-3
$\begingroup$

I've been told that electricity is due to flow of charges(-ve charge=electron) that are provided by the battery. And no. of charges that leave battery at one end are equal to no. of charges that re-enter battery. Question arises in my mind that when electrons leave the battery and enter the conductor then don't they interfere with the valance shell electrons of conductor? And if they travel through the conductor the valance electrons of conductor atoms should also start travelling with them ?

$\endgroup$
1
$\begingroup$

It's not entirely appropriate to consider the electrons of a conductor to be in a valence shell. Rather, in what is termed a "sea of electrons", you can think of them moving freely in the region around the atoms, not bound to any single one in particular.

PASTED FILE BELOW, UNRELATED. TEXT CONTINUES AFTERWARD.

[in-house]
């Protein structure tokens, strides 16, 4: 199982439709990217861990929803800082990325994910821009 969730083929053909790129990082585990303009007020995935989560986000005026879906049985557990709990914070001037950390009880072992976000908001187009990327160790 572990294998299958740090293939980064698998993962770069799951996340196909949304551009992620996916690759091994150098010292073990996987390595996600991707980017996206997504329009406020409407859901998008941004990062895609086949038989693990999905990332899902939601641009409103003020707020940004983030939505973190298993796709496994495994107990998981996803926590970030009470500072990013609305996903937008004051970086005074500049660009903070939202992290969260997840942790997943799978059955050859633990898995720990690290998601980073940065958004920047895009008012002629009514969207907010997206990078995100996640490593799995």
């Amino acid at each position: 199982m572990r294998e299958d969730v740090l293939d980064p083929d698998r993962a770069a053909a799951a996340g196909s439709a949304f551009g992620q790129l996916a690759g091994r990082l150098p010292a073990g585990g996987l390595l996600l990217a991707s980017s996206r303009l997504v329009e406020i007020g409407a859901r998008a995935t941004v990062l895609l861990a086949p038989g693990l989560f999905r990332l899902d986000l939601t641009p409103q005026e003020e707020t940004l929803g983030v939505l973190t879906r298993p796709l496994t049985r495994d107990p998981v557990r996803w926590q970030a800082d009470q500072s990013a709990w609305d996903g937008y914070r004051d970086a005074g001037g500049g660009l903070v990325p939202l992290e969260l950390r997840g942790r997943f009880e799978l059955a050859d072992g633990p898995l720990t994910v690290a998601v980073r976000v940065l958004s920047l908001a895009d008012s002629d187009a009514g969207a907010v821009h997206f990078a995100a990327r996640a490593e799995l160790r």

Now, the common analogy is to think of this electron sea as a garden hose filled with water. If you put water in one end, you will get water coming out the other. However, the water you put in doesn't immediately travel the full length of the hose. Instead, it pushes out water that was already close to the end.

In reality, electrons coming out of a battery move at a speed that is incredibly slow (according to wikipedia, millimeters per hour). However, when you hook up a light-bulb to a battery, it turns on almost instantly. This is because, like a garden hose, the battery pushes electrons that are already in the conductor

So, in short, not only do the electrons coming out of a battery "interfere" with the electrons of the conductor, but this is actually the reason that electricity can "travel" so quickly in a wire.

$\endgroup$

Your Answer

By clicking “Post Your Answer”, you agree to our terms of service, privacy policy and cookie policy

Not the answer you're looking for? Browse other questions tagged or ask your own question.